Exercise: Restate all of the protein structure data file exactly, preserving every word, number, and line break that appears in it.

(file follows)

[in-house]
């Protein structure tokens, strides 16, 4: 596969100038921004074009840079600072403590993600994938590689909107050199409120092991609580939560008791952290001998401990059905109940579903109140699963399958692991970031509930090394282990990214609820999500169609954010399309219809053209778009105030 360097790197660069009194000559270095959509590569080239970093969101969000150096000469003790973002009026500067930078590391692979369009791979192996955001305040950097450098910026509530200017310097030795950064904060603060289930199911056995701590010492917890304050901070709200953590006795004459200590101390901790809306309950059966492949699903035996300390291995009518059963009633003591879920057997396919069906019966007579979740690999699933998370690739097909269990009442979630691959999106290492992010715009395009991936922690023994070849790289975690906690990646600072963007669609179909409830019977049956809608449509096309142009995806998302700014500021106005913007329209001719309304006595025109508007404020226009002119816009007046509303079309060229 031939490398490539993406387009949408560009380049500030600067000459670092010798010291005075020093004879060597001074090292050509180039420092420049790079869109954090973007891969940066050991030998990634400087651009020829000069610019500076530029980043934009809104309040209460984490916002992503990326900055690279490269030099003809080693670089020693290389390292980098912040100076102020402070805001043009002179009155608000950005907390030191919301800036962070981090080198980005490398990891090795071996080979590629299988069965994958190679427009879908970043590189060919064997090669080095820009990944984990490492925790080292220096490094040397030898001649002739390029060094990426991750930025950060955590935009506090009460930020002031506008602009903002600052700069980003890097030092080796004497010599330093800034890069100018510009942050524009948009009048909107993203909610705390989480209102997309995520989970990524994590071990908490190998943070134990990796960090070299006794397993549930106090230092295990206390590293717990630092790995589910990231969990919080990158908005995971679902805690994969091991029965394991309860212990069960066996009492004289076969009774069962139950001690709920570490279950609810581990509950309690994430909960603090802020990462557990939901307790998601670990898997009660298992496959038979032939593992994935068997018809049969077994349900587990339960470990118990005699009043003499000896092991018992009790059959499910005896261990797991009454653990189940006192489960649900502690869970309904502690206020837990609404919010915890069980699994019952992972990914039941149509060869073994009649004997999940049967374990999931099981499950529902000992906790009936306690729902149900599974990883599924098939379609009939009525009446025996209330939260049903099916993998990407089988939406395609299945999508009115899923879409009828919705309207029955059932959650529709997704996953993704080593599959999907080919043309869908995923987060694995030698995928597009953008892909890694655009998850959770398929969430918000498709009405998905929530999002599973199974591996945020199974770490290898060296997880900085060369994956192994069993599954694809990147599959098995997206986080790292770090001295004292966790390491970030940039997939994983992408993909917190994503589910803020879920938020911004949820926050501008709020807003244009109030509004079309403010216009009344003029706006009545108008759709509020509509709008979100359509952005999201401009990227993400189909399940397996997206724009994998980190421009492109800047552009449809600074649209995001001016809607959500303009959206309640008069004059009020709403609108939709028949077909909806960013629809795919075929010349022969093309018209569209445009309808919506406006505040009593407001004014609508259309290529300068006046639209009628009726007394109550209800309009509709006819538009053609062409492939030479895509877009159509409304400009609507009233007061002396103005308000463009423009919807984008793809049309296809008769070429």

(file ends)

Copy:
[in-house]
């Protein structure tokens, strides 16, 4: 596969100038921004074009840079600072403590993600994938590689909107050199409120092991609580939560008791952290001998401990059905109940579903109140699963399958692991970031509930090394282990990214609820999500169609954010399309219809053209778009105030 360097790197660069009194000559270095959509590569080239970093969101969000150096000469003790973002009026500067930078590391692979369009791979192996955001305040950097450098910026509530200017310097030795950064904060603060289930199911056995701590010492917890304050901070709200953590006795004459200590101390901790809306309950059966492949699903035996300390291995009518059963009633003591879920057997396919069906019966007579979740690999699933998370690739097909269990009442979630691959999106290492992010715009395009991936922690023994070849790289975690906690990646600072963007669609179909409830019977049956809608449509096309142009995806998302700014500021106005913007329209001719309304006595025109508007404020226009002119816009007046509303079309060229 031939490398490539993406387009949408560009380049500030600067000459670092010798010291005075020093004879060597001074090292050509180039420092420049790079869109954090973007891969940066050991030998990634400087651009020829000069610019500076530029980043934009809104309040209460984490916002992503990326900055690279490269030099003809080693670089020693290389390292980098912040100076102020402070805001043009002179009155608000950005907390030191919301800036962070981090080198980005490398990891090795071996080979590629299988069965994958190679427009879908970043590189060919064997090669080095820009990944984990490492925790080292220096490094040397030898001649002739390029060094990426991750930025950060955590935009506090009460930020002031506008602009903002600052700069980003890097030092080796004497010599330093800034890069100018510009942050524009948009009048909107993203909610705390989480209102997309995520989970990524994590071990908490190998943070134990990796960090070299006794397993549930106090230092295990206390590293717990630092790995589910990231969990919080990158908005995971679902805690994969091991029965394991309860212990069960066996009492004289076969009774069962139950001690709920570490279950609810581990509950309690994430909960603090802020990462557990939901307790998601670990898997009660298992496959038979032939593992994935068997018809049969077994349900587990339960470990118990005699009043003499000896092991018992009790059959499910005896261990797991009454653990189940006192489960649900502690869970309904502690206020837990609404919010915890069980699994019952992972990914039941149509060869073994009649004997999940049967374990999931099981499950529902000992906790009936306690729902149900599974990883599924098939379609009939009525009446025996209330939260049903099916993998990407089988939406395609299945999508009115899923879409009828919705309207029955059932959650529709997704996953993704080593599959999907080919043309869908995923987060694995030698995928597009953008892909890694655009998850959770398929969430918000498709009405998905929530999002599973199974591996945020199974770490290898060296997880900085060369994956192994069993599954694809990147599959098995997206986080790292770090001295004292966790390491970030940039997939994983992408993909917190994503589910803020879920938020911004949820926050501008709020807003244009109030509004079309403010216009009344003029706006009545108008759709509020509509709008979100359509952005999201401009990227993400189909399940397996997206724009994998980190421009492109800047552009449809600074649209995001001016809607959500303009959206309640008069004059009020709403609108939709028949077909909806960013629809795919075929010349022969093309018209569209445009309808919506406006505040009593407001004014609508259309290529300068006046639209009628009726007394109550209800309009509709006819538009053609062409492939030479895509877009159509409304400009609507009233007061002396103005308000463009423009919807984008793809049309296809008769070429």